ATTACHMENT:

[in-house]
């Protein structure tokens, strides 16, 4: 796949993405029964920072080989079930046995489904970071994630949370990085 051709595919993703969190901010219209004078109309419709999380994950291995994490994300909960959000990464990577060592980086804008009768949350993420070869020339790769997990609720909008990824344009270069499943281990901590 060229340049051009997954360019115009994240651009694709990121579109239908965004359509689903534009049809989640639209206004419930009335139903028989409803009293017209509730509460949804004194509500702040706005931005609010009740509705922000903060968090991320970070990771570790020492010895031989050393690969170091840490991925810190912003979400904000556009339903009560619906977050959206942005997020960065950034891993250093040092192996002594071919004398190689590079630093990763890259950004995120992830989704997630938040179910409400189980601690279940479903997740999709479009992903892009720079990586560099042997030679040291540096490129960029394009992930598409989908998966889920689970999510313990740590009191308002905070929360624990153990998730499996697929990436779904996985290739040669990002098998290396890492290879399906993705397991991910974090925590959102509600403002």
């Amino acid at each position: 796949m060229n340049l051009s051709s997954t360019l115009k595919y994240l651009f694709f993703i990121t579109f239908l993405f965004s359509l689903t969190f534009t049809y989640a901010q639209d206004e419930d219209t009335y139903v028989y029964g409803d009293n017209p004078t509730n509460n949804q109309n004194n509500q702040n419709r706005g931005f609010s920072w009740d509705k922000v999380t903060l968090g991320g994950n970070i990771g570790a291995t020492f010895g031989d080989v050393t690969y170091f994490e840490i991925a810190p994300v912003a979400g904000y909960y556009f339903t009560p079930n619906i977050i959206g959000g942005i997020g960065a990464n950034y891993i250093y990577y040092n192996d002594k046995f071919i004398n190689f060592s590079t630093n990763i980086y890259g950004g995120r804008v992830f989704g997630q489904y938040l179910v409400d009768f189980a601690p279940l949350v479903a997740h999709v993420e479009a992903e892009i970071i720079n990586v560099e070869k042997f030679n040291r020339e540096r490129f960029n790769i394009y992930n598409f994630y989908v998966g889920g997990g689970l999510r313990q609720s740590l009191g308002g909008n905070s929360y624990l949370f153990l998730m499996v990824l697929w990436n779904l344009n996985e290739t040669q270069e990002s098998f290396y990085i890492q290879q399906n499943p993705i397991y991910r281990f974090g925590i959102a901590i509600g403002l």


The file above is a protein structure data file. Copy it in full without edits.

[in-house]
């Protein structure tokens, strides 16, 4: 796949993405029964920072080989079930046995489904970071994630949370990085 051709595919993703969190901010219209004078109309419709999380994950291995994490994300909960959000990464990577060592980086804008009768949350993420070869020339790769997990609720909008990824344009270069499943281990901590 060229340049051009997954360019115009994240651009694709990121579109239908965004359509689903534009049809989640639209206004419930009335139903028989409803009293017209509730509460949804004194509500702040706005931005609010009740509705922000903060968090991320970070990771570790020492010895031989050393690969170091840490991925810190912003979400904000556009339903009560619906977050959206942005997020960065950034891993250093040092192996002594071919004398190689590079630093990763890259950004995120992830989704997630938040179910409400189980601690279940479903997740999709479009992903892009720079990586560099042997030679040291540096490129960029394009992930598409989908998966889920689970999510313990740590009191308002905070929360624990153990998730499996697929990436779904996985290739040669990002098998290396890492290879399906993705397991991910974090925590959102509600403002």
């Amino acid at each position: 796949m060229n340049l051009s051709s997954t360019l115009k595919y994240l651009f694709f993703i990121t579109f239908l993405f965004s359509l689903t969190f534009t049809y989640a901010q639209d206004e419930d219209t009335y139903v028989y029964g409803d009293n017209p004078t509730n509460n949804q109309n004194n509500q702040n419709r706005g931005f609010s920072w009740d509705k922000v999380t903060l968090g991320g994950n970070i990771g570790a291995t020492f010895g031989d080989v050393t690969y170091f994490e840490i991925a810190p994300v912003a979400g904000y909960y556009f339903t009560p079930n619906i977050i959206g959000g942005i997020g960065a990464n950034y891993i250093y990577y040092n192996d002594k046995f071919i004398n190689f060592s590079t630093n990763i980086y890259g950004g995120r804008v992830f989704g997630q489904y938040l179910v409400d009768f189980a601690p279940l949350v479903a997740h999709v993420e479009a992903e892009i970071i720079n990586v560099e070869k042997f030679n040291r020339e540096r490129f960029n790769i394009y992930n598409f994630y989908v998966g889920g997990g689970l999510r313990q609720s740590l009191g308002g909008n905070s929360y624990l949370f153990l998730m499996v990824l697929w990436n779904l344009n996985e290739t040669q270069e990002s098998f290396y990085i890492q290879q399906n499943p993705i397991y991910r281990f974090g925590i959102a901590i509600g403002l």